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Last updated at 13:41 GMT, Monday, 03 February 2014

Man survives 16 months at sea


3 February 2014

It could be story from a Hollywood movie: a man alone at sea for more than a year, killing animals to stay alive. That's what Jose Salvador Albarengo from Mexico says happened to him when he was trying to sail to El Salvador.


Susana Mendonça

A tropical beach

How would you survive on a desert island?


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Fish, birds, turtles - anything he could get hold of, he would kill with his bare hands. Jose told his rescuers he even drank turtle blood to stay alive during the 16 months he says he was adrift at sea. When his boat finally washed up at Ebon Atoll on Thursday, halfway between Hawaii and Australia, he was emaciated and barely able to walk. Ola Fjeldstad, a Norwegian anthropology student who's doing research in the Marshall Islands, said Jose's fiberglass boat bore the signs of the harrowing 7,500-mile detour:

Ola Fjeldstad, anthropology student:
We first found his boat, which was probably a 24-footer, engine broken, grown over with shells and other sea animals. And it had a live baby bird, a dead turtle, some turtle shells, fish leftovers and it was in pretty bad condition.

And there's tragedy in this tale. There were two people on the boat when it set off from Mexico to El Salvador in September 2012, but Jose said his companion had died several months earlier. Little is known about the circumstances, as so far he's had to draw pictures to communicate with people on the remote Pacific island because they can't understand Spanish. Locals have been nursing the long-haired, bearded stranger back to health and Ola Fjeldstad says Jose's doing much better:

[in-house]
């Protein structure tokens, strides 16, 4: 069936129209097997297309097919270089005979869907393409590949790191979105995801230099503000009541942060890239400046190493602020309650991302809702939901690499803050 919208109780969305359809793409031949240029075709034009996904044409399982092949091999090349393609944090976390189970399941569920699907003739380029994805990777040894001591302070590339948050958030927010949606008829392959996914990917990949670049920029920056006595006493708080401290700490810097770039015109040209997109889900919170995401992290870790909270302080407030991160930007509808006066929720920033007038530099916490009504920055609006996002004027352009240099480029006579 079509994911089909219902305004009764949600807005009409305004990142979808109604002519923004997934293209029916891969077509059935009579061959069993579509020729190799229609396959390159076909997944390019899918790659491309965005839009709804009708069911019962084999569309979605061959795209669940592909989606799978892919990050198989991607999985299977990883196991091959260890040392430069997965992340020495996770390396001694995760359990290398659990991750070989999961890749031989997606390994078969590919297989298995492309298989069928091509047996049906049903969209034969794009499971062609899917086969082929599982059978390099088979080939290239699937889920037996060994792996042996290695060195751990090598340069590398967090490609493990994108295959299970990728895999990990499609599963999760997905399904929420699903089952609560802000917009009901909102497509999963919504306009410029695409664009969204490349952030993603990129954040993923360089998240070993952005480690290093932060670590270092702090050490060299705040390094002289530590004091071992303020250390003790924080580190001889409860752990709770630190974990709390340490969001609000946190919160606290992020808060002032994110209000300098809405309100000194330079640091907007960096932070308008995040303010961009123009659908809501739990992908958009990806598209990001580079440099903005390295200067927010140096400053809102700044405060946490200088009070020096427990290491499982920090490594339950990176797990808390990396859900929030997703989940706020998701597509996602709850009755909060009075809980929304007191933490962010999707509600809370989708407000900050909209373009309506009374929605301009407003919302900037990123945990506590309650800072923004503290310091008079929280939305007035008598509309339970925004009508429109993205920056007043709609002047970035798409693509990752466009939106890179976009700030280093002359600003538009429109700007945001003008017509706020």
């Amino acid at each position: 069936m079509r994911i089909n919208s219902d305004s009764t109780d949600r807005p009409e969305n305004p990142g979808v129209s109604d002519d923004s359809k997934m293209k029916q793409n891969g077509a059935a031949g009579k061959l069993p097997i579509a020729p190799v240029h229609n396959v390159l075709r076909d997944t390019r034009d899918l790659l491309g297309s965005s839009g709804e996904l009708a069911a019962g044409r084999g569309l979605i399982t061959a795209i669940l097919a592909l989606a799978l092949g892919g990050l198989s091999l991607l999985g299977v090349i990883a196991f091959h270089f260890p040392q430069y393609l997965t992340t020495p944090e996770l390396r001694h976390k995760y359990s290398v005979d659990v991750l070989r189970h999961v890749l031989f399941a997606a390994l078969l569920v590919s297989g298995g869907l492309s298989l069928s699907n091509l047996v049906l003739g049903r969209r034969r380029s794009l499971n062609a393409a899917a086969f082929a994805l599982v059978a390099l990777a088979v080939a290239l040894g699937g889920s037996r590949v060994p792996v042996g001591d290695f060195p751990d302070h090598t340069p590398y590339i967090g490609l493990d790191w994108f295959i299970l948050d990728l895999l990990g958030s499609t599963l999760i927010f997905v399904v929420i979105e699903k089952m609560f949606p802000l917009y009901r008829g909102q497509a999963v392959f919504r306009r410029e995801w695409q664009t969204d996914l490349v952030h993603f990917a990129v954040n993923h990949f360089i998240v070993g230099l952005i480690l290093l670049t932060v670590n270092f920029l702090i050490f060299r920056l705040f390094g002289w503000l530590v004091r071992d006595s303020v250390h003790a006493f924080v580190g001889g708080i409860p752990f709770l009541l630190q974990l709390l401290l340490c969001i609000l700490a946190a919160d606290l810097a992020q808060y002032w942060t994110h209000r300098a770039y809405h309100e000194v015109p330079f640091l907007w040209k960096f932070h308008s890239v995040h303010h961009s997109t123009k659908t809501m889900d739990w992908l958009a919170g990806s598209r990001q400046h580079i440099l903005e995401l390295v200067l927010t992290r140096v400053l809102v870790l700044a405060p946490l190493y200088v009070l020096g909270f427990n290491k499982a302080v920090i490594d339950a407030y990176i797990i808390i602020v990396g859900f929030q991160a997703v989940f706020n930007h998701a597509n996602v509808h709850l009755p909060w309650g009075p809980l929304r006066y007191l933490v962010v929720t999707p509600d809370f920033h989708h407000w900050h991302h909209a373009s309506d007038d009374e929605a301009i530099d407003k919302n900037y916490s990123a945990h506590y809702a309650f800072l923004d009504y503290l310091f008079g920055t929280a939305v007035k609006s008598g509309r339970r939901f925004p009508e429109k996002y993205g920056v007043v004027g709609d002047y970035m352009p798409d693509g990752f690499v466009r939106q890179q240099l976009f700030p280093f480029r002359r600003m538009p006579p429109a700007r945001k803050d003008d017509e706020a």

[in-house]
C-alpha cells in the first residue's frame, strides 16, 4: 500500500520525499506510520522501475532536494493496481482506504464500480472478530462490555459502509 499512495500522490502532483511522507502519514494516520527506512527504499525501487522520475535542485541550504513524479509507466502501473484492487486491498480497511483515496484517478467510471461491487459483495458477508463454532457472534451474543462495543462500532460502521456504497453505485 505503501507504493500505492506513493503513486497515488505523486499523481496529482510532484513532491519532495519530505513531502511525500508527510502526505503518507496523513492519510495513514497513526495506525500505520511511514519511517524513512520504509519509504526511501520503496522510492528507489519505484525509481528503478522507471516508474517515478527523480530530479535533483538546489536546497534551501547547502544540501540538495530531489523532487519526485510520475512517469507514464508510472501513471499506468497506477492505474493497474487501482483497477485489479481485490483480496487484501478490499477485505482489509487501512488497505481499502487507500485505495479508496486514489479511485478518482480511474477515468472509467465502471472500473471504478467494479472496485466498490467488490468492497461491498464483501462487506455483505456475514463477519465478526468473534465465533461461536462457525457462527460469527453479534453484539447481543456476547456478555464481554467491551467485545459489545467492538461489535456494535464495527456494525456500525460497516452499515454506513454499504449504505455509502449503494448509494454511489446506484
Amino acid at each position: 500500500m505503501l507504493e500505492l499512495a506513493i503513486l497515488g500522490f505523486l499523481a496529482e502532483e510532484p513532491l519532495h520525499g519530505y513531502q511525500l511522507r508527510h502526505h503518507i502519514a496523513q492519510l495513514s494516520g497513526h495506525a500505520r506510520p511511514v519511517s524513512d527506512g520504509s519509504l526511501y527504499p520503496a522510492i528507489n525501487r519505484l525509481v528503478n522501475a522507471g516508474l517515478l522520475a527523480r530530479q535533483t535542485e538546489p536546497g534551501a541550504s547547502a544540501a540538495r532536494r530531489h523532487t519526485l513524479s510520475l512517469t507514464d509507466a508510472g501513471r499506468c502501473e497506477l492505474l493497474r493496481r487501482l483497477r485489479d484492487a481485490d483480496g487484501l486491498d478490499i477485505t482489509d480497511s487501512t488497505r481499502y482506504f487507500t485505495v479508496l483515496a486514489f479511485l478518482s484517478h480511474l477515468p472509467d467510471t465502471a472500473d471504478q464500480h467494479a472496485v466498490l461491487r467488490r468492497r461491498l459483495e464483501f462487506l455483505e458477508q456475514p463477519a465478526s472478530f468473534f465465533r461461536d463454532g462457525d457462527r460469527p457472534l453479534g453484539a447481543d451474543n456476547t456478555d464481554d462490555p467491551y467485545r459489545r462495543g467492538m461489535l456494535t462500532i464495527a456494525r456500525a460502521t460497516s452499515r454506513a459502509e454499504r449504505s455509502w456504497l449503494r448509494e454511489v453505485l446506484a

Ola Fjeldstad, anthropology student:
He's gained a lot of strength. He's been eating a lot of food, fish, rice, fruit and drinking coffee. He's in a lot better shape now. He's able to walk around by himself. He's cracking jokes!

There are good reasons to be cheerful; had he missed the Marshall Islands, it could have been another 1,000 or so miles before Jose would have had any hope of hitting land again.


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(of a boat) moving across the water but not controlled by anyone


thin and weak because of extreme hunger or illness


the study of human societies, cultures and beliefs


extremely frightening or upsetting


a very sad situation, often involving death


events that make a situation the way it is


(here) taking care of

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